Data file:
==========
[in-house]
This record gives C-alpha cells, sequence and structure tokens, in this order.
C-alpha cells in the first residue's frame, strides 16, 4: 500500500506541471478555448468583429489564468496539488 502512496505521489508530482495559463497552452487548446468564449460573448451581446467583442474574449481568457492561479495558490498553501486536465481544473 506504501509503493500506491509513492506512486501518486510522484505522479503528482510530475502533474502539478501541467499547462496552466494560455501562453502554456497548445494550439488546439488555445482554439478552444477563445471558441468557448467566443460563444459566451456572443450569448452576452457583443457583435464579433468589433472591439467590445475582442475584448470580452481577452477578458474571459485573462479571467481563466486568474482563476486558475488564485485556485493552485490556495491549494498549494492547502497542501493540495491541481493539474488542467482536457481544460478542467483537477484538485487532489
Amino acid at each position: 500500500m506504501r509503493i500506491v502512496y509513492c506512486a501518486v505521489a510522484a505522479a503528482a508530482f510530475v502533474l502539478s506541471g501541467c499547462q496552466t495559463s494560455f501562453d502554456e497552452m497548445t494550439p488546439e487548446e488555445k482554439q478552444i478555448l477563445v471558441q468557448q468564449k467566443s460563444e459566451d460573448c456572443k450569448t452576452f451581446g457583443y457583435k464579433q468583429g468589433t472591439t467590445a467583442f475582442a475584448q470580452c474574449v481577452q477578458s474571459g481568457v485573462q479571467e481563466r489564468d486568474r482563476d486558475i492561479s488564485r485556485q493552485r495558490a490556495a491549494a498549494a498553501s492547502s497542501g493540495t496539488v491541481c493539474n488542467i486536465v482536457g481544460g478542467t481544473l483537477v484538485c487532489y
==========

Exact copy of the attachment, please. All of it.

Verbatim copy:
[in-house]
This record gives C-alpha cells, sequence and structure tokens, in this order.
C-alpha cells in the first residue's frame, strides 16, 4: 500500500506541471478555448468583429489564468496539488 502512496505521489508530482495559463497552452487548446468564449460573448451581446467583442474574449481568457492561479495558490498553501486536465481544473 506504501509503493500506491509513492506512486501518486510522484505522479503528482510530475502533474502539478501541467499547462496552466494560455501562453502554456497548445494550439488546439488555445482554439478552444477563445471558441468557448467566443460563444459566451456572443450569448452576452457583443457583435464579433468589433472591439467590445475582442475584448470580452481577452477578458474571459485573462479571467481563466486568474482563476486558475488564485485556485493552485490556495491549494498549494492547502497542501493540495491541481493539474488542467482536457481544460478542467483537477484538485487532489
Amino acid at each position: 500500500m506504501r509503493i500506491v502512496y509513492c506512486a501518486v505521489a510522484a505522479a503528482a508530482f510530475v502533474l502539478s506541471g501541467c499547462q496552466t495559463s494560455f501562453d502554456e497552452m497548445t494550439p488546439e487548446e488555445k482554439q478552444i478555448l477563445v471558441q468557448q468564449k467566443s460563444e459566451d460573448c456572443k450569448t452576452f451581446g457583443y457583435k464579433q468583429g468589433t472591439t467590445a467583442f475582442a475584448q470580452c474574449v481577452q477578458s474571459g481568457v485573462q479571467e481563466r489564468d486568474r482563476d486558475i492561479s488564485r485556485q493552485r495558490a490556495a491549494a498549494a498553501s492547502s497542501g493540495t496539488v491541481c493539474n488542467i486536465v482536457g481544460g478542467t481544473l483537477v484538485c487532489y